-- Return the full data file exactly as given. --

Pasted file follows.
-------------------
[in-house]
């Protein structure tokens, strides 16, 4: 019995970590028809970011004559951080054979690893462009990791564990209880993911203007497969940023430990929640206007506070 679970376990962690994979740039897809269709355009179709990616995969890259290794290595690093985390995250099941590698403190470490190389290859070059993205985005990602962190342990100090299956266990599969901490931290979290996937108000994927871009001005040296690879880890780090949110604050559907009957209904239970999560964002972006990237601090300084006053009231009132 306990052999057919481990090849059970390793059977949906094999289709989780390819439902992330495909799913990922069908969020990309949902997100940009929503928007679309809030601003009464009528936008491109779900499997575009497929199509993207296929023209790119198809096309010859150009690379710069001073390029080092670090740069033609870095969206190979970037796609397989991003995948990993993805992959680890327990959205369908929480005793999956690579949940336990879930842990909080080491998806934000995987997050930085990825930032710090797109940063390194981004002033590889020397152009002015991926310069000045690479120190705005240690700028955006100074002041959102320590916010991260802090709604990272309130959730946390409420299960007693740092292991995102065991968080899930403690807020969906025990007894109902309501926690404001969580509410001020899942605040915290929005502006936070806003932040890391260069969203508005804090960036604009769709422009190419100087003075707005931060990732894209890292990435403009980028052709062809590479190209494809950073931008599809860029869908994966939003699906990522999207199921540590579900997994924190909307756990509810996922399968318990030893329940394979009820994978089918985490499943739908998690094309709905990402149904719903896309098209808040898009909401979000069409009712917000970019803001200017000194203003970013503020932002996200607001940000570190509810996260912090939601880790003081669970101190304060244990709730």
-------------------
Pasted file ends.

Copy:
[in-house]
């Protein structure tokens, strides 16, 4: 019995970590028809970011004559951080054979690893462009990791564990209880993911203007497969940023430990929640206007506070 679970376990962690994979740039897809269709355009179709990616995969890259290794290595690093985390995250099941590698403190470490190389290859070059993205985005990602962190342990100090299956266990599969901490931290979290996937108000994927871009001005040296690879880890780090949110604050559907009957209904239970999560964002972006990237601090300084006053009231009132 306990052999057919481990090849059970390793059977949906094999289709989780390819439902992330495909799913990922069908969020990309949902997100940009929503928007679309809030601003009464009528936008491109779900499997575009497929199509993207296929023209790119198809096309010859150009690379710069001073390029080092670090740069033609870095969206190979970037796609397989991003995948990993993805992959680890327990959205369908929480005793999956690579949940336990879930842990909080080491998806934000995987997050930085990825930032710090797109940063390194981004002033590889020397152009002015991926310069000045690479120190705005240690700028955006100074002041959102320590916010991260802090709604990272309130959730946390409420299960007693740092292991995102065991968080899930403690807020969906025990007894109902309501926690404001969580509410001020899942605040915290929005502006936070806003932040890391260069969203508005804090960036604009769709422009190419100087003075707005931060990732894209890292990435403009980028052709062809590479190209494809950073931008599809860029869908994966939003699906990522999207199921540590579900997994924190909307756990509810996922399968318990030893329940394979009820994978089918985490499943739908998690094309709905990402149904719903896309098209808040898009909401979000069409009712917000970019803001200017000194203003970013503020932002996200607001940000570190509810996260912090939601880790003081669970101190304060244990709730």